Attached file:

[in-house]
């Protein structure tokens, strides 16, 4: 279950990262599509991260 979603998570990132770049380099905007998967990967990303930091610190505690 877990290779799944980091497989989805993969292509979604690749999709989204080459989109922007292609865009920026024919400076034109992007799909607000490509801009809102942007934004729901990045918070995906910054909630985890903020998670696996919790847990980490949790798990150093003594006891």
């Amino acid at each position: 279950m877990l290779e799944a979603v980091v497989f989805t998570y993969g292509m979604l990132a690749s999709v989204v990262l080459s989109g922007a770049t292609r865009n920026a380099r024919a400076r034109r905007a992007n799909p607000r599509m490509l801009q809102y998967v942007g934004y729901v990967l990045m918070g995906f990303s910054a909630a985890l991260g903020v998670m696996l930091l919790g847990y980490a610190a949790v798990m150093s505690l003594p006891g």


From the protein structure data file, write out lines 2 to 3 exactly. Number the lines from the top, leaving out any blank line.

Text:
């Protein structure tokens, strides 16, 4: 279950990262599509991260 979603998570990132770049380099905007998967990967990303930091610190505690 877990290779799944980091497989989805993969292509979604690749999709989204080459989109922007292609865009920026024919400076034109992007799909607000490509801009809102942007934004729901990045918070995906910054909630985890903020998670696996919790847990980490949790798990150093003594006891």
């Amino acid at each position: 279950m877990l290779e799944a979603v980091v497989f989805t998570y993969g292509m979604l990132a690749s999709v989204v990262l080459s989109g922007a770049t292609r865009n920026a380099r024919a400076r034109r905007a992007n799909p607000r599509m490509l801009q809102y998967v942007g934004y729901v990967l990045m918070g995906f990303s910054a909630a985890l991260g903020v998670m696996l930091l919790g847990y980490a610190a949790v798990m150093s505690l003594p006891g």